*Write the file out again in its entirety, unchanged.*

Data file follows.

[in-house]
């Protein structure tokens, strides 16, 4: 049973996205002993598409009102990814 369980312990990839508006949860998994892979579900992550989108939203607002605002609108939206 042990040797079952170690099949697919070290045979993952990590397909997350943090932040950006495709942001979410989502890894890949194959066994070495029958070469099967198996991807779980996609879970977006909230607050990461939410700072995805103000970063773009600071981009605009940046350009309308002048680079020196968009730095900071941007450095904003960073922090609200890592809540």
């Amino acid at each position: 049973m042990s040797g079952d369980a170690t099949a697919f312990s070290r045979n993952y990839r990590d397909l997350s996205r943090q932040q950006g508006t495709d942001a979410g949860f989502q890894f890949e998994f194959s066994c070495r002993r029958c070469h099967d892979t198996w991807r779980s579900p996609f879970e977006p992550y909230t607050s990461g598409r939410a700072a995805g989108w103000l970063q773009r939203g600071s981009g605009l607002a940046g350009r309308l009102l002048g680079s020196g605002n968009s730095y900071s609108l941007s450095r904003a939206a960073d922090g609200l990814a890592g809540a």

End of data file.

[in-house]
């Protein structure tokens, strides 16, 4: 049973996205002993598409009102990814 369980312990990839508006949860998994892979579900992550989108939203607002605002609108939206 042990040797079952170690099949697919070290045979993952990590397909997350943090932040950006495709942001979410989502890894890949194959066994070495029958070469099967198996991807779980996609879970977006909230607050990461939410700072995805103000970063773009600071981009605009940046350009309308002048680079020196968009730095900071941007450095904003960073922090609200890592809540």
């Amino acid at each position: 049973m042990s040797g079952d369980a170690t099949a697919f312990s070290r045979n993952y990839r990590d397909l997350s996205r943090q932040q950006g508006t495709d942001a979410g949860f989502q890894f890949e998994f194959s066994c070495r002993r029958c070469h099967d892979t198996w991807r779980s579900p996609f879970e977006p992550y909230t607050s990461g598409r939410a700072a995805g989108w103000l970063q773009r939203g600071s981009g605009l607002a940046g350009r309308l009102l002048g680079s020196g605002n968009s730095y900071s609108l941007s450095r904003a939206a960073d922090g609200l990814a890592g809540a």